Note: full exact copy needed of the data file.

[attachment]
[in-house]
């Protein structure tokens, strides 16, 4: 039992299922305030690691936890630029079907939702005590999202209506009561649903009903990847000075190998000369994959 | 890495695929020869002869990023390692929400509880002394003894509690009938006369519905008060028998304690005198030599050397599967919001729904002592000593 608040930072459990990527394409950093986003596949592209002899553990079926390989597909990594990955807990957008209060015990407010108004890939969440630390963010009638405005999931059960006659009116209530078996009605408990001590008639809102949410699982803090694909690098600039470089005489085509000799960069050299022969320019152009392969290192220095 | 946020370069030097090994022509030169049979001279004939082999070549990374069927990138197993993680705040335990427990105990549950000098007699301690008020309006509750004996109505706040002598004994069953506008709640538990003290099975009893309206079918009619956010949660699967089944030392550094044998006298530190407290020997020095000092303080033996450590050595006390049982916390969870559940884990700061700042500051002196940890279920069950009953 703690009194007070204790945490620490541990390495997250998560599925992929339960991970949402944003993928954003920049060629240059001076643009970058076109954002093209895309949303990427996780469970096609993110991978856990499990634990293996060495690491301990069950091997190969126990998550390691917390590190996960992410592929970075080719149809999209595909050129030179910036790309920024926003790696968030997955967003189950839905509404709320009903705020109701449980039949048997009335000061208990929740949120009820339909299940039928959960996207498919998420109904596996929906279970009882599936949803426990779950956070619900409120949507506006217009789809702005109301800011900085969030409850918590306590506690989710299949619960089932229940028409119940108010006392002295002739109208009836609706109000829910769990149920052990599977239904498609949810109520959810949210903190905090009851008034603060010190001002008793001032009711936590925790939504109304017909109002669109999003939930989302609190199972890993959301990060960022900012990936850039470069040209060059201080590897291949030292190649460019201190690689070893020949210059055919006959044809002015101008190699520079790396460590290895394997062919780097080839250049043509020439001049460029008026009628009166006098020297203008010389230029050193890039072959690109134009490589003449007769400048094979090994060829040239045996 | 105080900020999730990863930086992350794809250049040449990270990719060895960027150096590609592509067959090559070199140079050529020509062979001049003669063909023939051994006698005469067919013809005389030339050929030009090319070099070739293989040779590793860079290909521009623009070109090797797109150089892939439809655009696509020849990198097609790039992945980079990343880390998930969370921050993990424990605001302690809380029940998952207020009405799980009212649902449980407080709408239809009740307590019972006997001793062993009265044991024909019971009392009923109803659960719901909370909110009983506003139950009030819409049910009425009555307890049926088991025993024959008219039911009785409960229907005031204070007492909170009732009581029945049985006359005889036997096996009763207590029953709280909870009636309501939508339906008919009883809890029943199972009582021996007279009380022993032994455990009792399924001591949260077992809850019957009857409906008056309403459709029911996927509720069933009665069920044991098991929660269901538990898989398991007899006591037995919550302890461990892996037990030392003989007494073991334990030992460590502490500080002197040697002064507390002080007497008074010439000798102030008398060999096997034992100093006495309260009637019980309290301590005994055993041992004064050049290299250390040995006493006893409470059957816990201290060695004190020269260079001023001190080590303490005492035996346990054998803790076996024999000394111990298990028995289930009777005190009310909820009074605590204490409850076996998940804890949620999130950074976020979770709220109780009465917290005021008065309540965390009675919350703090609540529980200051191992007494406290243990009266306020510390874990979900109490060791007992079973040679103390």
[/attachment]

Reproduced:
[in-house]
């Protein structure tokens, strides 16, 4: 039992299922305030690691936890630029079907939702005590999202209506009561649903009903990847000075190998000369994959 | 890495695929020869002869990023390692929400509880002394003894509690009938006369519905008060028998304690005198030599050397599967919001729904002592000593 608040930072459990990527394409950093986003596949592209002899553990079926390989597909990594990955807990957008209060015990407010108004890939969440630390963010009638405005999931059960006659009116209530078996009605408990001590008639809102949410699982803090694909690098600039470089005489085509000799960069050299022969320019152009392969290192220095 | 946020370069030097090994022509030169049979001279004939082999070549990374069927990138197993993680705040335990427990105990549950000098007699301690008020309006509750004996109505706040002598004994069953506008709640538990003290099975009893309206079918009619956010949660699967089944030392550094044998006298530190407290020997020095000092303080033996450590050595006390049982916390969870559940884990700061700042500051002196940890279920069950009953 703690009194007070204790945490620490541990390495997250998560599925992929339960991970949402944003993928954003920049060629240059001076643009970058076109954002093209895309949303990427996780469970096609993110991978856990499990634990293996060495690491301990069950091997190969126990998550390691917390590190996960992410592929970075080719149809999209595909050129030179910036790309920024926003790696968030997955967003189950839905509404709320009903705020109701449980039949048997009335000061208990929740949120009820339909299940039928959960996207498919998420109904596996929906279970009882599936949803426990779950956070619900409120949507506006217009789809702005109301800011900085969030409850918590306590506690989710299949619960089932229940028409119940108010006392002295002739109208009836609706109000829910769990149920052990599977239904498609949810109520959810949210903190905090009851008034603060010190001002008793001032009711936590925790939504109304017909109002669109999003939930989302609190199972890993959301990060960022900012990936850039470069040209060059201080590897291949030292190649460019201190690689070893020949210059055919006959044809002015101008190699520079790396460590290895394997062919780097080839250049043509020439001049460029008026009628009166006098020297203008010389230029050193890039072959690109134009490589003449007769400048094979090994060829040239045996 | 105080900020999730990863930086992350794809250049040449990270990719060895960027150096590609592509067959090559070199140079050529020509062979001049003669063909023939051994006698005469067919013809005389030339050929030009090319070099070739293989040779590793860079290909521009623009070109090797797109150089892939439809655009696509020849990198097609790039992945980079990343880390998930969370921050993990424990605001302690809380029940998952207020009405799980009212649902449980407080709408239809009740307590019972006997001793062993009265044991024909019971009392009923109803659960719901909370909110009983506003139950009030819409049910009425009555307890049926088991025993024959008219039911009785409960229907005031204070007492909170009732009581029945049985006359005889036997096996009763207590029953709280909870009636309501939508339906008919009883809890029943199972009582021996007279009380022993032994455990009792399924001591949260077992809850019957009857409906008056309403459709029911996927509720069933009665069920044991098991929660269901538990898989398991007899006591037995919550302890461990892996037990030392003989007494073991334990030992460590502490500080002197040697002064507390002080007497008074010439000798102030008398060999096997034992100093006495309260009637019980309290301590005994055993041992004064050049290299250390040995006493006893409470059957816990201290060695004190020269260079001023001190080590303490005492035996346990054998803790076996024999000394111990298990028995289930009777005190009310909820009074605590204490409850076996998940804890949620999130950074976020979770709220109780009465917290005021008065309540965390009675919350703090609540529980200051191992007494406290243990009266306020510390874990979900109490060791007992079973040679103390």